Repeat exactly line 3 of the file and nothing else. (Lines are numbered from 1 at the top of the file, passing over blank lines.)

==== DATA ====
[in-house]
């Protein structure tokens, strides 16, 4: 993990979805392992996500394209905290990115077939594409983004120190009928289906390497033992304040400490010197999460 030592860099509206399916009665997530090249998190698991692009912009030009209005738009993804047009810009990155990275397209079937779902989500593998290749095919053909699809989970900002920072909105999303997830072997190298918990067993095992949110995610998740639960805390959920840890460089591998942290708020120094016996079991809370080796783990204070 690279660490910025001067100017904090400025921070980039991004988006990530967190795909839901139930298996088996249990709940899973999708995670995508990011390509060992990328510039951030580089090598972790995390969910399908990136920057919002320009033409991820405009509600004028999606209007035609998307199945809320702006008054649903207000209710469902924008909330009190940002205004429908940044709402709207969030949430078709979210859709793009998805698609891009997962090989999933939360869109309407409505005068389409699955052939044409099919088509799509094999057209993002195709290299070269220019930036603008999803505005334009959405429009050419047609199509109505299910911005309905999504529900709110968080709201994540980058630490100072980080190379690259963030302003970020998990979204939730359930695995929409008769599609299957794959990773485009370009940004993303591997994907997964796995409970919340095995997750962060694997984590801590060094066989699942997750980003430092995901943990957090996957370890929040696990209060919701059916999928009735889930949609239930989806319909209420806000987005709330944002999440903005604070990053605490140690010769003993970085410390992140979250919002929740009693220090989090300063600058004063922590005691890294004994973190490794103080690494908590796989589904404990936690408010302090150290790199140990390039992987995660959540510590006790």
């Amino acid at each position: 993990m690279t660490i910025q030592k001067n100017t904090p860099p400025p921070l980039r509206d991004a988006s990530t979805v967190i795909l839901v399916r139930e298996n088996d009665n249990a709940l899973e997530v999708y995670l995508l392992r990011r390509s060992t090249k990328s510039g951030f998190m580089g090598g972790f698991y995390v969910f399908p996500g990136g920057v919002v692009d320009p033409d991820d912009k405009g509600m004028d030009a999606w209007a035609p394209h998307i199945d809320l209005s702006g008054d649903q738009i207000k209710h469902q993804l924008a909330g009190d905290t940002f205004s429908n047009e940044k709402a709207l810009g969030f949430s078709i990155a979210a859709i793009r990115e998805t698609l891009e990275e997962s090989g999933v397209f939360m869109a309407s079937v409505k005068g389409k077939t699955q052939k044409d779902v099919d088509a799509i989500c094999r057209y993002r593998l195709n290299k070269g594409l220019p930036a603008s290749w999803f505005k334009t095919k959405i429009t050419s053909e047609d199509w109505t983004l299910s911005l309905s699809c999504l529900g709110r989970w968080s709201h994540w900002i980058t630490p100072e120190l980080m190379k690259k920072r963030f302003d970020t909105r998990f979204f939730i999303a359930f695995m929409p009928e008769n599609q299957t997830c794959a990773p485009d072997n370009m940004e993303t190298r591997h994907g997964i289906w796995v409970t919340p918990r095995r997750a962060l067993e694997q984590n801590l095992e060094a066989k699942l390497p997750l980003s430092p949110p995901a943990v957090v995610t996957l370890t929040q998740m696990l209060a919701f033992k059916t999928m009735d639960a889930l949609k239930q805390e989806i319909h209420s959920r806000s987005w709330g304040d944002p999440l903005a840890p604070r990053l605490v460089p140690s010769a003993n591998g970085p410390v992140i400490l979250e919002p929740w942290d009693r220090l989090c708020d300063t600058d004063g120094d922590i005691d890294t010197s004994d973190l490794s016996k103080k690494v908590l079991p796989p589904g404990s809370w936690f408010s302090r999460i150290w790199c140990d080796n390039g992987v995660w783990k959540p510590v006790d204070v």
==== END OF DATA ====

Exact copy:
């Amino acid at each position: 993990m690279t660490i910025q030592k001067n100017t904090p860099p400025p921070l980039r509206d991004a988006s990530t979805v967190i795909l839901v399916r139930e298996n088996d009665n249990a709940l899973e997530v999708y995670l995508l392992r990011r390509s060992t090249k990328s510039g951030f998190m580089g090598g972790f698991y995390v969910f399908p996500g990136g920057v919002v692009d320009p033409d991820d912009k405009g509600m004028d030009a999606w209007a035609p394209h998307i199945d809320l209005s702006g008054d649903q738009i207000k209710h469902q993804l924008a909330g009190d905290t940002f205004s429908n047009e940044k709402a709207l810009g969030f949430s078709i990155a979210a859709i793009r990115e998805t698609l891009e990275e997962s090989g999933v397209f939360m869109a309407s079937v409505k005068g389409k077939t699955q052939k044409d779902v099919d088509a799509i989500c094999r057209y993002r593998l195709n290299k070269g594409l220019p930036a603008s290749w999803f505005k334009t095919k959405i429009t050419s053909e047609d199509w109505t983004l299910s911005l309905s699809c999504l529900g709110r989970w968080s709201h994540w900002i980058t630490p100072e120190l980080m190379k690259k920072r963030f302003d970020t909105r998990f979204f939730i999303a359930f695995m929409p009928e008769n599609q299957t997830c794959a990773p485009d072997n370009m940004e993303t190298r591997h994907g997964i289906w796995v409970t919340p918990r095995r997750a962060l067993e694997q984590n801590l095992e060094a066989k699942l390497p997750l980003s430092p949110p995901a943990v957090v995610t996957l370890t929040q998740m696990l209060a919701f033992k059916t999928m009735d639960a889930l949609k239930q805390e989806i319909h209420s959920r806000s987005w709330g304040d944002p999440l903005a840890p604070r990053l605490v460089p140690s010769a003993n591998g970085p410390v992140i400490l979250e919002p929740w942290d009693r220090l989090c708020d300063t600058d004063g120094d922590i005691d890294t010197s004994d973190l490794s016996k103080k690494v908590l079991p796989p589904g404990s809370w936690f408010s302090r999460i150290w790199c140990d080796n390039g992987v995660w783990k959540p510590v006790d204070v």